Cities and Waterways

BAYONETTA 2

Filed: Bayonetta 2

Hello, my name is Hiroki Onishi. I was the lead environmental artist for Bayonetta 2.

A large section of Bayonetta 2 takes place in Noatun, a city filled with waterways and rivers. In order to design Noatun, we traveled to Italy and Belgium to see cities that fit this aesthetic up close. The trip ended up being more rewarding than we could’ve imagined.

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Our journey began with a 12-hour flight from Kansai to Brussels. We planned on visiting Bruges and the Cathedral of Our Lady first, but when we arrived, we heard the Royal Palace was currently open to the public, so we rearranged our schedule to make that our first stop.

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The Belgium Palace

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In Game

The Royal Palace was perfect for helping us figure out the some of the game’s grander architecture. A lot of the places we visited prohibited photography, so we were thrilled that the palace allowed cameras as long as the flash was off. It was a great start to the trip. The building we created for Bayonetta 2 ended up being a little more stylized than we originally planned, but I’m happy with how it turned out. I think its impact on the player is stronger than before. Look forward to seeing it in the game.

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Church of Our Lady

Can you see the color reflected on the floor from the stained glass in the picture above? These kinds of antique glass have a high transparency that clearly reflects color onto walls and floors when hit with sunlight. This photo was taken in the Church of Our Lady in Bruges. If the sunlight is too strong, only white will be reflected, but if it’s too weak, the colors will blur and be indiscernible. If you don’t have the correct amount of light, the phenomenon won’t occur. We saw several cathedrals on our trip, but this was the only time we were able to catch light reflecting on the floor. I saw this and thought… I really want to recreate how beautiful this is in a game. It ended up being everyone at Platinum’s favorite location inside the cathedral in Bayonetta 2. It’s nice to be able to just turn on a game and see it any time I like.

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In Game

After we were done in Belgium, we moved on to Italy. Our time in Italy provided two breakthroughs to Bayonetta 2’s environments.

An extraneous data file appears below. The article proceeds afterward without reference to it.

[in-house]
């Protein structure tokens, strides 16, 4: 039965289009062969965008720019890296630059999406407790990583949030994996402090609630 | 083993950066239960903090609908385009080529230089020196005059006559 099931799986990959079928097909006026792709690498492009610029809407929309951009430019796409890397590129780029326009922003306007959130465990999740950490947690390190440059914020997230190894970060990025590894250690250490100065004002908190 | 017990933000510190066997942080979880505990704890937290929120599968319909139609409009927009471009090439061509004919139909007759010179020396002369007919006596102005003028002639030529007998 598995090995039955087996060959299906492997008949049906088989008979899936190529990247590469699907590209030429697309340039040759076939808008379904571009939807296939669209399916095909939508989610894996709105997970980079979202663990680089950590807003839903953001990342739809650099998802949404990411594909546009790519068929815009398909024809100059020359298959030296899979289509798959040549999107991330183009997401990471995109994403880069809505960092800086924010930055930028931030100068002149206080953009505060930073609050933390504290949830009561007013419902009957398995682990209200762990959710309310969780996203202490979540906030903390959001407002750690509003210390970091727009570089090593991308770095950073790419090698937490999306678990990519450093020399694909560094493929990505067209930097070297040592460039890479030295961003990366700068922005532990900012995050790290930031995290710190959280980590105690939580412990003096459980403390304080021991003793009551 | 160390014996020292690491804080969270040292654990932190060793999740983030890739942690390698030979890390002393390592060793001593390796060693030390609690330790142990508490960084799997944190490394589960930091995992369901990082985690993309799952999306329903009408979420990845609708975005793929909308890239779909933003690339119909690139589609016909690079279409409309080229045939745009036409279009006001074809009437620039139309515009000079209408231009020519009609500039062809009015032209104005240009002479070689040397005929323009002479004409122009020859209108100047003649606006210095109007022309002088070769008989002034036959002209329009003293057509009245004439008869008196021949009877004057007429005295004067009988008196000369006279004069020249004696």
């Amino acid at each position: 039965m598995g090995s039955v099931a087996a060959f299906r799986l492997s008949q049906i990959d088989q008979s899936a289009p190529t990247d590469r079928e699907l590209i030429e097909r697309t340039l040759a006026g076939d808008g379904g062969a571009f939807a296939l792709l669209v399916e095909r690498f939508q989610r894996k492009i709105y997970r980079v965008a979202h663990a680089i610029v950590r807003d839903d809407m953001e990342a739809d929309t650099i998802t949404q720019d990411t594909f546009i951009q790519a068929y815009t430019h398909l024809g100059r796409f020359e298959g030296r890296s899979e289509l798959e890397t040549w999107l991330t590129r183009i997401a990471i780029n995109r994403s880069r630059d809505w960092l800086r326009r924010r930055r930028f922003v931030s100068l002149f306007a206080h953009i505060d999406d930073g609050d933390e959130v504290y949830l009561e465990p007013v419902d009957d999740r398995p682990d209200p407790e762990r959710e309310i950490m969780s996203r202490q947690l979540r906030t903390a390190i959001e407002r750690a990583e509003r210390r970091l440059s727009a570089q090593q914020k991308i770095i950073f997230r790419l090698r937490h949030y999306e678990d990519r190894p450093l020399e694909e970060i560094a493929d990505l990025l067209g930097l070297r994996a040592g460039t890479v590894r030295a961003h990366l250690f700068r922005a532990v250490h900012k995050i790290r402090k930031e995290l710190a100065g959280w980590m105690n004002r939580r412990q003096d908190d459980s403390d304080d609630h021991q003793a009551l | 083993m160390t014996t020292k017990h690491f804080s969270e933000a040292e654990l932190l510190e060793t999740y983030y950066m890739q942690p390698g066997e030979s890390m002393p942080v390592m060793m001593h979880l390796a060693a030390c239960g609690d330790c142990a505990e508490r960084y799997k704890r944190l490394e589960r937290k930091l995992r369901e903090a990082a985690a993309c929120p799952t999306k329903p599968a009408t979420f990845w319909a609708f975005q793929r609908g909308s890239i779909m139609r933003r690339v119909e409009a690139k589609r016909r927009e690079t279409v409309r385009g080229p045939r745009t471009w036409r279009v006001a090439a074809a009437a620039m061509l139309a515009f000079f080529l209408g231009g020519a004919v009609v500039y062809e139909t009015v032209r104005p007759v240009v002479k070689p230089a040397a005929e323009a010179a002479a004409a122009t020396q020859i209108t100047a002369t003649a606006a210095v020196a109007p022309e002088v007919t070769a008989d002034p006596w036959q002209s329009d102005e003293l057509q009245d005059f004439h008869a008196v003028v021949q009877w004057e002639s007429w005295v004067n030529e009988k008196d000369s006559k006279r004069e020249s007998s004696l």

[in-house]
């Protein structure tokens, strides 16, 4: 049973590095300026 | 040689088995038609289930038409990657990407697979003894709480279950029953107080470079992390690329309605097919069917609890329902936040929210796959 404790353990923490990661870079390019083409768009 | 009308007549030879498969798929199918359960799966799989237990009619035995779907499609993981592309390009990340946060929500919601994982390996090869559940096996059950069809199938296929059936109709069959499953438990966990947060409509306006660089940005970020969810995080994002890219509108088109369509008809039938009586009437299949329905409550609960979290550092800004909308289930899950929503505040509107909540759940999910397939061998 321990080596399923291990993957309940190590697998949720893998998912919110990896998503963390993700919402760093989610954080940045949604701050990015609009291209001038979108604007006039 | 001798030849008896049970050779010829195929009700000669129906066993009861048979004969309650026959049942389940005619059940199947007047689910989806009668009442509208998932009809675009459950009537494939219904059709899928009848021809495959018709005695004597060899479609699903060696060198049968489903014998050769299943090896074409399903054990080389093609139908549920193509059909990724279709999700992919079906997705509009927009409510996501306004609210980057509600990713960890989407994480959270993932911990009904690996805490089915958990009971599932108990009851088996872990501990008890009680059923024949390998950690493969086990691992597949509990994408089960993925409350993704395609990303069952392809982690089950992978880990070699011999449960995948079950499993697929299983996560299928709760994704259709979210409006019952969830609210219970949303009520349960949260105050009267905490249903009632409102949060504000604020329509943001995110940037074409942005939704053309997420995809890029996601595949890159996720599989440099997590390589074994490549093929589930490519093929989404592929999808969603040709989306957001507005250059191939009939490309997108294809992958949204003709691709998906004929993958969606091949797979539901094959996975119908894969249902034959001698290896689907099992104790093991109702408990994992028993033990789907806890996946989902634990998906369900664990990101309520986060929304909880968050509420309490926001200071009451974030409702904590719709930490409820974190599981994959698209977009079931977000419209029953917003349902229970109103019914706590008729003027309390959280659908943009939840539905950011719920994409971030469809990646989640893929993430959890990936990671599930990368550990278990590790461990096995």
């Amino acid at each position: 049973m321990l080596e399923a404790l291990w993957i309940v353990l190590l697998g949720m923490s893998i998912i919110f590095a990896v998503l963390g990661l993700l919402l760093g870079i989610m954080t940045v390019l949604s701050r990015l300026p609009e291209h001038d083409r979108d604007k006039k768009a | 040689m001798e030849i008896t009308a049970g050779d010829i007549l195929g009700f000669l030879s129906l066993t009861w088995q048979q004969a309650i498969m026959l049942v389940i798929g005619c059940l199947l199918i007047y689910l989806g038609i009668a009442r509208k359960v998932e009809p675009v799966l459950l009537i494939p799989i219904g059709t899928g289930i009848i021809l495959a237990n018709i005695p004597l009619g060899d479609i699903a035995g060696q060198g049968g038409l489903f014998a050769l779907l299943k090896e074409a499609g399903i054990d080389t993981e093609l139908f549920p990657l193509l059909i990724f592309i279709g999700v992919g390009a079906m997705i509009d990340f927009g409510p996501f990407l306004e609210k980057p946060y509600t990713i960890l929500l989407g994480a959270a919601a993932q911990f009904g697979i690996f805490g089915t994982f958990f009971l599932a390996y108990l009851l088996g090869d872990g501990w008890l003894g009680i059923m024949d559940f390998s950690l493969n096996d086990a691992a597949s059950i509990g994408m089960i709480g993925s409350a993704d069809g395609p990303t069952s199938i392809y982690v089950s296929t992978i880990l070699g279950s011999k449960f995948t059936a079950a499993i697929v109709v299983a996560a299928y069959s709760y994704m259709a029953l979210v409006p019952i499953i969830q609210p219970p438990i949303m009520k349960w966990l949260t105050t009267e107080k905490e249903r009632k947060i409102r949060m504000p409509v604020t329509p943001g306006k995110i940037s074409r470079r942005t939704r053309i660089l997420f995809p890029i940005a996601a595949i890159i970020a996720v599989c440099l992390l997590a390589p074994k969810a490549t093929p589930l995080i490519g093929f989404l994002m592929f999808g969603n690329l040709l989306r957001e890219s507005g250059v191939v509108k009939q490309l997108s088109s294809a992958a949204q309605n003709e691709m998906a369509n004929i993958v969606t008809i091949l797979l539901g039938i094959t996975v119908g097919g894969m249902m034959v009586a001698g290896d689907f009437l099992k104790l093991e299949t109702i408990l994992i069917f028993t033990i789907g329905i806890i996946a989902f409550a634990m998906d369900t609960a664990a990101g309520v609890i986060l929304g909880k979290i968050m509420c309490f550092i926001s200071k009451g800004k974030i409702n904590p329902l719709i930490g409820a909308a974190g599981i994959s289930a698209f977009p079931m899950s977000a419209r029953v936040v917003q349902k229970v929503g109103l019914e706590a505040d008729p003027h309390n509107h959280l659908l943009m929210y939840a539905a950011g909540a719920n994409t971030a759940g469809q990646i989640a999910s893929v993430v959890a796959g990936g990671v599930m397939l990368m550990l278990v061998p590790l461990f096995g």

The first were these stone walkways. The picture below was taken in Florence–notice how thick the stones are and how the road curves upwards in the middle so rain will naturally flow down to the waterways on the side. On narrow roads with no waterways, the path slopes inward, so the water will collect in the middle.

We designed several paths like this for Bayonetta 2. In an action game, it’s more beneficial to the player in battle to have the camera looking downward, so the ground will usually take up a significant portion of the screen. Therefore, we put a lot of emphasis on making these textures look realistic. I think if Bayonetta really did fight here, she’d probably get her heel stuck between two rocks in the road.

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Florence

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In Game

Our other major takeaway was the tiled roofs. Most of the roofs in Italy are made with orange bricks that turn white or black when aged. Only bricks that have been newly thatched are orange. Houses that didn’t regularly repair their roofs would have nothing but white bricks. However, if you look from the distance, the city’s buildings look like they are covered in a uniform layer of orange. Our hotel in Venice had bricks low enough that you could stick your hand out of the window and reach up and touch them. They must have been considerably aged, but they felt sturdy and held in place surprisingly well. In Japan, there are places that try to imitate European style by selling pre-aged, multi-colored bricks, but after going to Italy, it terrifies me that Japanese people probably don’t understand how different the real thing is.